Trina Boring didn’t set out to teach children with autism, but she can’t imagine her career any other way.
She began her elementary school teaching career in 2001. The following summer she was asked to teach students with autism in summer school and has never looked back.
She earned her special education-related master’s degrees from UNLV and has taught at Warren Elementary School, near Alta and Torrey Pines drives, for 12 years.
Boring currently teaches a class of eight first-, second- and third-grade “kiddos,” as she calls them, with help from assistant Annette Nuanez.
“I enjoy the challenge and I enjoy the closeness of working in a small classroom,” Boring said last week. “My team, I love my team. I love my assistant. We’ve been working together for 10 years. I don’t even have to say anything anymore. We can pretty much read each other.”
For her hard work and dedication to her students, Boring was named Clark County Educator of the Month for April. April was Autism Awareness month, meant to bring attention to the condition, which covers a broad spectrum of neurodevelopment disorders that impair social and communication skills.
Boring was nominated by longtime friend Sarah Thornton and was chosen by a panel that includes members of the Clark County School Board, the Public Education Foundation, Teach for America and private school representatives.
The Las Vegas Review-Journal and Sierra Nevada College sponsor the program.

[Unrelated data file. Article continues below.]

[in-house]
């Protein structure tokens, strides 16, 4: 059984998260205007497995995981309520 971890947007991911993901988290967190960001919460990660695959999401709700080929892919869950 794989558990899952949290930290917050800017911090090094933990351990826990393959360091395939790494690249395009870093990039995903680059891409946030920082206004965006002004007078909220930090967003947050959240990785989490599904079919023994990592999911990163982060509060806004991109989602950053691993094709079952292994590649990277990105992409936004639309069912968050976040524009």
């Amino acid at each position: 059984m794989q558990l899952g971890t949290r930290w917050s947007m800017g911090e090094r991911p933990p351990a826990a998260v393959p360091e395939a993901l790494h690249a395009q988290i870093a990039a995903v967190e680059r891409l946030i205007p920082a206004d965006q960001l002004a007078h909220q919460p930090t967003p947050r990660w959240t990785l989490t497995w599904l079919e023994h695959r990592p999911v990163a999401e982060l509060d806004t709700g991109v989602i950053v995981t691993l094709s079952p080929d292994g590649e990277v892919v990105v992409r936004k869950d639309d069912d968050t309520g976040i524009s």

All monthly winners will be honored at an end-of-the-school-year banquet, where an educator of the year will be named.
Thornton and Boring attended the University of Nevada, Las Vegas together as undergraduates.
“She is one of the most positive people I know, and sometimes even I wonder how she can stay so positive with such an incredibly difficult job,” Thornton wrote in her nomination. “It is emotionally, physically and intellectually challenging almost every day.”
Boring and Thornton have partnered for the past few years to bring the Shoes that Fit donation drive to Warren Elementary. Nearly 700 students at the school received new shoes.
Boring has also organized school supply drives and participates in awareness walks.
Thornton lauded her friend for her tirelessness.
“I have never seen an educator so passionate and engaged in their work,” Thornton said. “She loves working with students that have autism, and has never tired from it. Even though, as I understand is the case with most autism teachers, she has the physical scars to show for it.”
Physical altercations are sometimes part of an autism teacher’s job, but Boring isn’t fazed. She laughs when she points to scars on her arms, from being scratched by students. Emotionally adjusting was much more difficult.
“Every time I tell someone (what I do) they say, ‘Oh, you’re a saint.’ I’m not a saint,” she said.
Laughter and a good sense of humor has been an indispensable tool in dealing with challenging situations. But mostly it comes down to the people around her, including the school’s administration, assistants Nuanez and Laurie Dake and occupational therapist Sheila Rustad.
“It’s a team. It’s comfortable and it’s fun,” Boring said. “Yes there are those challenging days, but the next day it’s fine. The kids, you get to see them learn.”
Contact reporter Kristy Totten at firstname.lastname@example.org or 702-477-3809. Find her on Twitter: @kristy_tea.